An article from the Cathedral Times
by Canon Cathy Zappa
As both a priest and a mother, I care about youth. A lot. So I’m excited to announce that we have added youth ministry to my responsibilities as a Cathedral canon.
I suppose you could say that it began for me with a vision I had on our mission-pilgrimage in Haiti—sort of like Jacob’s ladder, except that it wasn’t a dream. It was a real-life picture of a very special community being formed from among teens, young adults, Cathedral staff, parents, and other adults who had come for their own reasons—getting to know each other, eating and playing together, calling each other by first name, caring for and learning from and teaching one another. This is who we are, and this is what we can be, I thought.
Yes, I believe in our youth, and I believe in their families, in our volunteers and staff, and in this church community. We all care about our youth—our youth—and want them to grow spiritually, to trust that they belong, to know that there’s a whole community caring for them, and to know that we need them to help us grow, too.
With other Cathedral youth leaders, I’m reading Mark DeVries’ book, Sustainable Youth Ministry, which was helpful in my role as youth minister at my last church. Most American churches, he says, have embraced a “gambling” approach to ministry, staking everything on the next greatest thing (the superstar youth director, curriculum, program idea, or convention), in the hopes that it will solve all of their problems... immediately. But sustainable youth ministry doesn’t come from gambling. It comes from investing—from making “a strategic, sacrificial, and annoyingly inconvenient investment of time and resources.”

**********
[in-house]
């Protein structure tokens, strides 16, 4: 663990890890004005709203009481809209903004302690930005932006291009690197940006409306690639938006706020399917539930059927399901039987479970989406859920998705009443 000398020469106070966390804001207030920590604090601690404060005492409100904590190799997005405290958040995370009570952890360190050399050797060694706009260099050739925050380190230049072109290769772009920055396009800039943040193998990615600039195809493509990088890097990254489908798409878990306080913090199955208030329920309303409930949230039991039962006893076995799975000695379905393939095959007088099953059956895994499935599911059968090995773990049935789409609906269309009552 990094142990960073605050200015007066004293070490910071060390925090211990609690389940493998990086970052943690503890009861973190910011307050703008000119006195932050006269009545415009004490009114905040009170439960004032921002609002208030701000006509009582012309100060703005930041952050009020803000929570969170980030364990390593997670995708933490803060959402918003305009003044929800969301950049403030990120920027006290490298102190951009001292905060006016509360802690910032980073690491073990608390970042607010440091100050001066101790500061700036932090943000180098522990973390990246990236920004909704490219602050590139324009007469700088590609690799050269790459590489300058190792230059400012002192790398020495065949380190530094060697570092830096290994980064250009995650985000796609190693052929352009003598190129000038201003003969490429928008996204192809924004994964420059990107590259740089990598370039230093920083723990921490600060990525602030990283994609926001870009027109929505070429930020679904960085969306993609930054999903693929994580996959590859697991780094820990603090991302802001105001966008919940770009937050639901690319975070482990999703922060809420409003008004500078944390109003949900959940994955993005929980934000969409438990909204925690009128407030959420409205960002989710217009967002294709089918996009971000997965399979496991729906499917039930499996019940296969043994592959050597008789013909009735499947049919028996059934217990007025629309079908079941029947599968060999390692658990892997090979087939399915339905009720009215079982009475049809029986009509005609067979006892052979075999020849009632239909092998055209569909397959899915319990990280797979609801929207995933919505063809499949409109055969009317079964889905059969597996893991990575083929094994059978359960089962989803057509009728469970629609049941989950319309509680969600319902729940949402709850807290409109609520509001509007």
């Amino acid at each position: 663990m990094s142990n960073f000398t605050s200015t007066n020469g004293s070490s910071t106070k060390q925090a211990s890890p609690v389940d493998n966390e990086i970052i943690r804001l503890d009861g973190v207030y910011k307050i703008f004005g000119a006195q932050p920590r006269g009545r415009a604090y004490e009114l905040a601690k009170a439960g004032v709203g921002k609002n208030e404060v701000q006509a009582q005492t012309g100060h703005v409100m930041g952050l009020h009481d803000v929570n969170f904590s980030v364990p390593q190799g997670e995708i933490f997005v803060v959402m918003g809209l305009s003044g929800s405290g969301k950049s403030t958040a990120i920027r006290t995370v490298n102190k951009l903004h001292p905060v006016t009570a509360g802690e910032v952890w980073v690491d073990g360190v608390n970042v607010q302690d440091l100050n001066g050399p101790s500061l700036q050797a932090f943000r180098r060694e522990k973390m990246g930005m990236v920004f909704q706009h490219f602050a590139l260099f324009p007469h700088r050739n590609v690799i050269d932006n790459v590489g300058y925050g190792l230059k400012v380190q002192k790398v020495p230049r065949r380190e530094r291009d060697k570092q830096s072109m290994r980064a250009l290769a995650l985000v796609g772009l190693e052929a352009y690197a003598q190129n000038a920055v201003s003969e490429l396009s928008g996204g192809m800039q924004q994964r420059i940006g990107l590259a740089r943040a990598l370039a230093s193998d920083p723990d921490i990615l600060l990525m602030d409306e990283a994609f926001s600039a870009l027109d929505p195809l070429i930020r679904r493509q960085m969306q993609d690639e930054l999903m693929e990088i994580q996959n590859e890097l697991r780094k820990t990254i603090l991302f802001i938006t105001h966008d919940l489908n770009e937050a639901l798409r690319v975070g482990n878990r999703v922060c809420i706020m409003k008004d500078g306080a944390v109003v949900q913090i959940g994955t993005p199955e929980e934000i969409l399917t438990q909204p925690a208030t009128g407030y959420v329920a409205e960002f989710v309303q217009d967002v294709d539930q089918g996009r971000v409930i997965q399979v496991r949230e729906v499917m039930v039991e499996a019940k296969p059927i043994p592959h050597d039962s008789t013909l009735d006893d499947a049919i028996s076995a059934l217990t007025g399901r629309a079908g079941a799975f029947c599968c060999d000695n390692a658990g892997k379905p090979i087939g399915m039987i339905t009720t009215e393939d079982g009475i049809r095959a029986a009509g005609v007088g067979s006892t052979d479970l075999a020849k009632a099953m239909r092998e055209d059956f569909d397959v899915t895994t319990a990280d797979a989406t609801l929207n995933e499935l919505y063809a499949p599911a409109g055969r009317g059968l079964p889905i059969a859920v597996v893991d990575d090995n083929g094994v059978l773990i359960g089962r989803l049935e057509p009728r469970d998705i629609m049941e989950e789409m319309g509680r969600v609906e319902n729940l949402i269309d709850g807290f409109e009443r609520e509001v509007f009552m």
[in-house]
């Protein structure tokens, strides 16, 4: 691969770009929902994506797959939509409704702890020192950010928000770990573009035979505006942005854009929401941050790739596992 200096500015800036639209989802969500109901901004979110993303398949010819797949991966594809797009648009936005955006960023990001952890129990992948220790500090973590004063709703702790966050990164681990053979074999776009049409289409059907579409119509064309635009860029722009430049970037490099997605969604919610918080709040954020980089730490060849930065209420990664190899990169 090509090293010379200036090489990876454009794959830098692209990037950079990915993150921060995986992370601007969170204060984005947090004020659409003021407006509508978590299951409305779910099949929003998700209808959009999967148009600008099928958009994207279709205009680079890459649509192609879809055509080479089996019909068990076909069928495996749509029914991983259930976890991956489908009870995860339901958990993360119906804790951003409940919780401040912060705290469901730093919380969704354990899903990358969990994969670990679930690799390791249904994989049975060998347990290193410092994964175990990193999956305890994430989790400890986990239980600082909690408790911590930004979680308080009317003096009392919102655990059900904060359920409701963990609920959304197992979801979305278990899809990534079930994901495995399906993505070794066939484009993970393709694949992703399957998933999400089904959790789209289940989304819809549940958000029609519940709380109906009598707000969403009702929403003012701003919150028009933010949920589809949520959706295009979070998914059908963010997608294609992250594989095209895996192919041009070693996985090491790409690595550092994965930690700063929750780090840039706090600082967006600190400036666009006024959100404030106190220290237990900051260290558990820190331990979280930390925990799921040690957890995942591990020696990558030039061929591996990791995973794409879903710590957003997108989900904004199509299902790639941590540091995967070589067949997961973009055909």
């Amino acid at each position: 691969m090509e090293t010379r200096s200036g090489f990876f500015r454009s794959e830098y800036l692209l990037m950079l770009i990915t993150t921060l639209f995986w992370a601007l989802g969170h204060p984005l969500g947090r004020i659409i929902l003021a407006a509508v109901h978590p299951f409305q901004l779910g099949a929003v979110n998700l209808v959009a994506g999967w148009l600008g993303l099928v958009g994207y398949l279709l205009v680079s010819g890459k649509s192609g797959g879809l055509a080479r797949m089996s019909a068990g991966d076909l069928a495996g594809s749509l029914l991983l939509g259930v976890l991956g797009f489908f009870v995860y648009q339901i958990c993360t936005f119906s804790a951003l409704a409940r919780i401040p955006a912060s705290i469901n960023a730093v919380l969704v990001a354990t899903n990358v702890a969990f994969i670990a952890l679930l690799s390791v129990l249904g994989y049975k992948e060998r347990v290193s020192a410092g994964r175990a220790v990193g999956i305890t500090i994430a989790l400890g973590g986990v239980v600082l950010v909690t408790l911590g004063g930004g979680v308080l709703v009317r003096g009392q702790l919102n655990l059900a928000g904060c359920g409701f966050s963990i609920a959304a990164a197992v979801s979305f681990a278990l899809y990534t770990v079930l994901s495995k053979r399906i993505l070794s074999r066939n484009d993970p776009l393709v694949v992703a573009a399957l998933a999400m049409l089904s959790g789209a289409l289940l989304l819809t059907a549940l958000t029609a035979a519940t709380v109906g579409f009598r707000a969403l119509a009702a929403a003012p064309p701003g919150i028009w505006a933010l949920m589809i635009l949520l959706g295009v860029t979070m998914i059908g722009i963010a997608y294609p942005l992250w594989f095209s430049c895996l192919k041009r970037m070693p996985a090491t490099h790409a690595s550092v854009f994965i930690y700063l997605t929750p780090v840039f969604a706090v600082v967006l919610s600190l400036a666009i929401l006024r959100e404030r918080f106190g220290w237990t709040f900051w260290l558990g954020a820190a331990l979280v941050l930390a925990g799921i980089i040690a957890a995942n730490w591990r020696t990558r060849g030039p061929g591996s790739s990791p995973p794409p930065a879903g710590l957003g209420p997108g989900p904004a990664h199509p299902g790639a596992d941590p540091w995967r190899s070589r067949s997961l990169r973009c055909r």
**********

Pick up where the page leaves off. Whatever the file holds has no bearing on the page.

We are invested, and we are investing, in our youth and their ministries and families. This investment shows in our pastoral connections, ministry of presence, and meaningful relationships with youth. It shows in the commitment of our youth leaders, faithful adult volunteers, and parents and grandparents.
This investment shows in our youth staff. In addition to my joining the youth team as clergy, we have three full-time lay staff: Maggie Paul, director of youth and young adult ministries; Meg Jones, youth ministry intern; and a new member, Clayton Harrington, program coordinator for youth ministry. Clayton served with us for the last two years as a seminarian, and we are excited to welcome him onto the staff. He has great things planned already for middle school Sunday school.
We also have a new seminarian joining our youth team this year, Nicole Lambelet. She comes to us from the Diocese of Indiana and will be teaching high school Sunday school, with Meg and parent volunteers.
Our investment shows in the way we continue to discern what it means to do youth ministry, here, today, and in our commitment to growth. We are committed to growing the reach, impact, and spiritual depth of our programs; growing strong relationships with youth and their parents; and, most importantly, growing youth and families in Christian faith and discipleship.
Yes, we have a vision, and we hope you will join us in investing in it, for the long run. Because youth ministry is our ministry. We are the secret ingredient to sustainable youth ministry, all of us, adults and youth alike.